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GTMO Update on the final 61 detainees–PRB initial review hearings (finally) completed

Today marked the final of the “initial” Periodic Review Board hearings for detainees at Guantánamo who are not either already cleared for transfer or charged in the military commissions system.  (The President ordered the Department of Defense to complete these initial hearings by March 2012; better late than never.)

Sixty-one (61) detainees remain at GTMO.  Carol Rosenberg reports that DoD has consolidated 46 of those detainees into a single camp facility — Camp 6.  (The other 15 detainees, formerly held by the CIA, are in Camp 7.)  Rosenberg further reports that because of the sharp decrease in the detainee population, DoD is cutting the GTMO staff from about 2000 to approximately 1600.

After the completion of the (final) initial PRB hearing for Hassan Muhammad Ali Bin Attash today, here’s where things stand with respect to the final 61 detainees at GTMO (as reflected in Carol Rosenberg’s chart):

— Three (3) detainees have been convicted, or pled guilty, in military commission proceedings:  Ali Hamza al Bahlul is serving a life sentence, but his lone remaining conviction is presently on appeal to the en banc U.S. Court of Appeals for the D.C. Circuit.  Ahmed Haza al Darbi is serving a 15-year sentence that began in 2014.  And Majid Khan pled guilty but his sentencing hearing is postponed until at least Leap Day 2019.

— Seven (7) more detainees await three trials before military commissions:  (i) Abd al Rahim al Nashiri, (ii) Abd al Hadi al Iraqi, and (iii) the five defendants charged with involvement in the 9/11 attacks:  Khalid Sheik Mohammed, Walid bin Attash, Ramzi bin al Shibh, Ammar al Baluchi, and Ammar al Baluchi.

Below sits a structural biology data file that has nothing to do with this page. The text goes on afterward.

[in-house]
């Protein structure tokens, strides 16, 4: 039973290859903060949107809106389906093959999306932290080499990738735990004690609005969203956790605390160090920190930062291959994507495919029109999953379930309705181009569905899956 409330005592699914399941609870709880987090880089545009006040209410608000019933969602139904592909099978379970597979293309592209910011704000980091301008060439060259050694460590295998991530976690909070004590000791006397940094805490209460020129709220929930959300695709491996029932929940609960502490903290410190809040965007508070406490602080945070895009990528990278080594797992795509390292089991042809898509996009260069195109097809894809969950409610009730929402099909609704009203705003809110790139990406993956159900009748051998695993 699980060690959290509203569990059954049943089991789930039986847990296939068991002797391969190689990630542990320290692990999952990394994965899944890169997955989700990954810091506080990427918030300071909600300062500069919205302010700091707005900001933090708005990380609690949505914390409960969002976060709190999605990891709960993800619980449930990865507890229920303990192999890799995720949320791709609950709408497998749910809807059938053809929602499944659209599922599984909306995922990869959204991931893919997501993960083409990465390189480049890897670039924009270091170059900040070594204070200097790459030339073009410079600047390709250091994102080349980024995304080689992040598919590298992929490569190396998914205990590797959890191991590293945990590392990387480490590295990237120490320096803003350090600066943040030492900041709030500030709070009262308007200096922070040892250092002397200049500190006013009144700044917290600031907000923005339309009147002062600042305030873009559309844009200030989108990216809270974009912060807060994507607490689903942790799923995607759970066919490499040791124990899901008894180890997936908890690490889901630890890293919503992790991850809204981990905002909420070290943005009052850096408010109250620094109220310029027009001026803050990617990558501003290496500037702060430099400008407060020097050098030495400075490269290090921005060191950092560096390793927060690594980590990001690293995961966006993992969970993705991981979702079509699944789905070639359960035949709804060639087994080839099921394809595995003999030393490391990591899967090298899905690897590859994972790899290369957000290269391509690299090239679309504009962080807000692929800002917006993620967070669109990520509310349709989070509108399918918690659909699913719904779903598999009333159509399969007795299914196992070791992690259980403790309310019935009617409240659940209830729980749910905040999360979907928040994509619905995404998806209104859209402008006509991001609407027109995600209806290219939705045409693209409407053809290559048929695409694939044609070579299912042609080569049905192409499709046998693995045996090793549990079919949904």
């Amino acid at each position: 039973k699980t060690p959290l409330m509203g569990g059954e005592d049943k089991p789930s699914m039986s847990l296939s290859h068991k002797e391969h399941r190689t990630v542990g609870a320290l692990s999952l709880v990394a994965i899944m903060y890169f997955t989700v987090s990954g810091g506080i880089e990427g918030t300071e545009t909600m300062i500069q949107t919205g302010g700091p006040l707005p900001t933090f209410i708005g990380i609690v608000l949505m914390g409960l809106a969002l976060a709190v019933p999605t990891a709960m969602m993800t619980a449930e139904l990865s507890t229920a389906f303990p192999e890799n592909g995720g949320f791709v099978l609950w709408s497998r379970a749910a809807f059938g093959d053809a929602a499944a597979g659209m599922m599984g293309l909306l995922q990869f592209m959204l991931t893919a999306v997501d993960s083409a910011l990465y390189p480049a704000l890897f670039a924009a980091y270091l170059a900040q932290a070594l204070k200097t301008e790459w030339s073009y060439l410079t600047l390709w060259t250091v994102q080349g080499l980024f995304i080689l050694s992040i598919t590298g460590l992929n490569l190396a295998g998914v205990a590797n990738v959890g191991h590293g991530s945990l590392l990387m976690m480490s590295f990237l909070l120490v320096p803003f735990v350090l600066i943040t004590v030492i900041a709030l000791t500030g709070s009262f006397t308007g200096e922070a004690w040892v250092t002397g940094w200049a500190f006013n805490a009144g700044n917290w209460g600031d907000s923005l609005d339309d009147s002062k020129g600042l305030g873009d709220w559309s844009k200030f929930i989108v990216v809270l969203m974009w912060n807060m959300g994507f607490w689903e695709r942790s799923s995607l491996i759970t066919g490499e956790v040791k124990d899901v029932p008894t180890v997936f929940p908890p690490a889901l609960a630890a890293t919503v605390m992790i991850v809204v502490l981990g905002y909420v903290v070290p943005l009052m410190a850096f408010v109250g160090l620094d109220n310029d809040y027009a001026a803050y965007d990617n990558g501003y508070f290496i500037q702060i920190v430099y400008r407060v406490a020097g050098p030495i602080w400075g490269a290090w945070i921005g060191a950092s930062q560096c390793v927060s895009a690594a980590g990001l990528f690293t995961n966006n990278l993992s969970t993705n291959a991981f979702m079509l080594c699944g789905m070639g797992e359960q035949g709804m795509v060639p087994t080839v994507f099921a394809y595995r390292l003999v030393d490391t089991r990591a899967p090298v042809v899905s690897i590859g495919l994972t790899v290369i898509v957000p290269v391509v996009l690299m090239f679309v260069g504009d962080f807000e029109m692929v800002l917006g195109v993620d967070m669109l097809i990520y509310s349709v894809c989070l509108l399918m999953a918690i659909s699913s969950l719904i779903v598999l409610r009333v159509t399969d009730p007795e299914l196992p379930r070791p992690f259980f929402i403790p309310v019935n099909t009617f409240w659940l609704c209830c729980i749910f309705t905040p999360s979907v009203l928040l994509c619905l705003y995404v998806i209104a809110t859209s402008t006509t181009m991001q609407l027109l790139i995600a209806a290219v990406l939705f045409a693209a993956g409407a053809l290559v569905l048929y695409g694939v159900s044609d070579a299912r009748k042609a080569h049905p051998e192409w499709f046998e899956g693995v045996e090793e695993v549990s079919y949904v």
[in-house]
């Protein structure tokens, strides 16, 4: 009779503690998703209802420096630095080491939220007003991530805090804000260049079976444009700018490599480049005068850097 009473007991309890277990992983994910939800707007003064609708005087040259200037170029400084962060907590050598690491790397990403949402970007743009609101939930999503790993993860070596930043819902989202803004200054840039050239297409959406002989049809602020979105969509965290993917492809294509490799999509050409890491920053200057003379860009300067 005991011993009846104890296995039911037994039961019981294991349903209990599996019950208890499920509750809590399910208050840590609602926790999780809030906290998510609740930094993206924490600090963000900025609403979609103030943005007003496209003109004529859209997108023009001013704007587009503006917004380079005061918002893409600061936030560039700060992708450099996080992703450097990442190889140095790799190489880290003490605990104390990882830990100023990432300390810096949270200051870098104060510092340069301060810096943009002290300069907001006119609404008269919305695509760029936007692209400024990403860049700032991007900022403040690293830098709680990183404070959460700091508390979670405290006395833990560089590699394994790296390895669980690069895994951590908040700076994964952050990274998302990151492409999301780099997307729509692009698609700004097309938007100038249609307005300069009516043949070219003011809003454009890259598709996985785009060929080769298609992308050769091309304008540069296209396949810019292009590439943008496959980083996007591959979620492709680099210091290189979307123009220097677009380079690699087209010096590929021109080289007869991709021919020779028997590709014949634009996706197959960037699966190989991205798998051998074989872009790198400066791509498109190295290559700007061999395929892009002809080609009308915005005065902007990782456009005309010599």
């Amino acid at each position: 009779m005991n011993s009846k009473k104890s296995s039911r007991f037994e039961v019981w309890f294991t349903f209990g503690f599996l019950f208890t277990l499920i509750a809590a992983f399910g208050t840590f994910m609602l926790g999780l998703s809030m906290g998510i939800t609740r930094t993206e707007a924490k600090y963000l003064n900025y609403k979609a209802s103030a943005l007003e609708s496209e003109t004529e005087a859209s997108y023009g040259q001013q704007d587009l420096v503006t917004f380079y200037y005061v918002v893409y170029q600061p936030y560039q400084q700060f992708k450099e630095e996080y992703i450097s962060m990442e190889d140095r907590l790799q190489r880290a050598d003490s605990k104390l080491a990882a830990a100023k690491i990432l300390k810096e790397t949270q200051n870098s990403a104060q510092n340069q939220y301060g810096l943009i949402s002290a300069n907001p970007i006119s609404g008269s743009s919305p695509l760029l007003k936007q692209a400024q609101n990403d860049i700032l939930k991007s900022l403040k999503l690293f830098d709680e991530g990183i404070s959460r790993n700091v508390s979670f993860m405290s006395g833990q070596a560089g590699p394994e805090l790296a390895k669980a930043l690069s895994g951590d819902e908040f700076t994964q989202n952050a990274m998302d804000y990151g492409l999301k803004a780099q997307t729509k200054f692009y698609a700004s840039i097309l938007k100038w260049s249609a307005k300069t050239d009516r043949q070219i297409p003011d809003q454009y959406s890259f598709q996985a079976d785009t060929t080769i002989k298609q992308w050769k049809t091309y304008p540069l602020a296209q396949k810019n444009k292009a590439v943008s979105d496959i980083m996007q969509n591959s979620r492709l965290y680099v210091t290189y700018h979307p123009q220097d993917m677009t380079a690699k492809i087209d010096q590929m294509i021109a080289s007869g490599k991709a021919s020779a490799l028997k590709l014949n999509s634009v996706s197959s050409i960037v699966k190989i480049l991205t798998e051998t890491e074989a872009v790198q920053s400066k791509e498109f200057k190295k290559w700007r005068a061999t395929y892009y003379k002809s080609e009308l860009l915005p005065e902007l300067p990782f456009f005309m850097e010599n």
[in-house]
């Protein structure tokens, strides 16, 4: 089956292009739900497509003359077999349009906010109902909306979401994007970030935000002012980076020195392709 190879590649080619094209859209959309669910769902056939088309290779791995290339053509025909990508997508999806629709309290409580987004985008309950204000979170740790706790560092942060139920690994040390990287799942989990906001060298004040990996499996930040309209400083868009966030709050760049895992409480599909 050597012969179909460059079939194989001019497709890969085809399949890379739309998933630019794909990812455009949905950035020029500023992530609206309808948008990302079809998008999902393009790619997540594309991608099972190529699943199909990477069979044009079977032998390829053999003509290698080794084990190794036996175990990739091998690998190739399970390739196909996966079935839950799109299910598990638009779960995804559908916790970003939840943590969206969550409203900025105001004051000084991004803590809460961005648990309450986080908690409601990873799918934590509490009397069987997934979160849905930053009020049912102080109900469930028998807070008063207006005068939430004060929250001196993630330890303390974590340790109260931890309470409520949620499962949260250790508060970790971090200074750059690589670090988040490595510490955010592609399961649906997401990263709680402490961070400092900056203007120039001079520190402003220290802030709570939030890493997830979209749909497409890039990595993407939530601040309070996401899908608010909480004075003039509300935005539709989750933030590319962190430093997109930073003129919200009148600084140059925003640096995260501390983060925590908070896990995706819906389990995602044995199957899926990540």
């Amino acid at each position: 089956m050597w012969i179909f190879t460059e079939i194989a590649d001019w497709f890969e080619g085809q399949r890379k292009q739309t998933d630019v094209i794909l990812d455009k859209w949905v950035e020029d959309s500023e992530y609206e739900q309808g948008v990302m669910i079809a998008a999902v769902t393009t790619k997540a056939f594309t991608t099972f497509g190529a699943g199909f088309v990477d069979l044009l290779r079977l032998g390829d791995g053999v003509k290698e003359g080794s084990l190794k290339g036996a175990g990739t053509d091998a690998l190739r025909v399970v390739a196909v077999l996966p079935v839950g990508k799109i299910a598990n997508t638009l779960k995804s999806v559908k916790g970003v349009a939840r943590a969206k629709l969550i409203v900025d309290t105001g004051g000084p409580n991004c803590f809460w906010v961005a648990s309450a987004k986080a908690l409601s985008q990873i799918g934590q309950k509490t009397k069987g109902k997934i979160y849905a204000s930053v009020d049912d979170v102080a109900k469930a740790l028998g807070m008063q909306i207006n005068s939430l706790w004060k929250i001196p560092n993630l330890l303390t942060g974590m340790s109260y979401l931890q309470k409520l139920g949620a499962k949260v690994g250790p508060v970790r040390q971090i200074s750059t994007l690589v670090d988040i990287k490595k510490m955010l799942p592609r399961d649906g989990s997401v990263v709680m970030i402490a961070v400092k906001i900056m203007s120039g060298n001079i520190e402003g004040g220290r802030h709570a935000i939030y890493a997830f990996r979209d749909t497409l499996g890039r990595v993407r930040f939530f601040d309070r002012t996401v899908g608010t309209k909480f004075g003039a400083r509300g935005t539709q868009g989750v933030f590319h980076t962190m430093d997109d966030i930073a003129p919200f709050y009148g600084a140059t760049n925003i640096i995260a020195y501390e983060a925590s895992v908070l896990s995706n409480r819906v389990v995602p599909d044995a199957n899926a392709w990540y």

— Twenty (20) detainees have been cleared for transfer.

— As to nineteen (19) of the detainees, the PRB has determined that their continued law-of-war detention is warranted because it is (in the words of the President’s order) “necessary to protect against a significant threat to the security of the United States.”  Of these, two have had a subsequent “file” review but no PRB determination as of yet, and five others are awaiting file reviews scheduled for between now and October 18th.  Another of these 19 detainees, Moath Hamza Ahmed Al-Alwi, has a “full,” second PRB review hearing scheduled for October 18th.

— The final twelve (12) detainees are now awaiting the results of their initial PRB hearings.  The PRB’s unclassified summaries of the factors and information it will consider reflect the Board’s (pre-hearing) conclusions that most of these twelve detainees remain committed to fighting on behalf of al Qaeda if they are released.  Of course, further evidence, and what occurred at the hearings, might alter these assessments.  It is probably safe to predict, however, that the PRB will determine that continued detention of most of these twelve detainees is warranted in order to protect against a significant threat to the security of the United States.  (Based purely on the unclassified summaries alone, the detainee among these twelve most likely to be cleared for transfer is probably Haji Wali Mohammad.)

All of which is to say that when the initial PRB reviews are completed in the near future (along with the follow-up review for Al-Alwi), there will remain between 19 and 31 detainees not either charged or cleared for transfer.  If, as expected, the government is able to transfer all the detainees who have been cleared, it will mean that approximately 30 uncharged detainees, perhaps a bit fewer than that, will remain at GTMO at the end of President Obama’s term.

On what happens then, see my earlier post, which includes links to my three-part post on why and how Congress has unwisely prevented the closing of the Guantánamo Bay detention facility.


About the Author

is a professor at the Georgetown University Law Center. You can follow him on Twitter (https://twitter.com/marty_lederman?lang=en)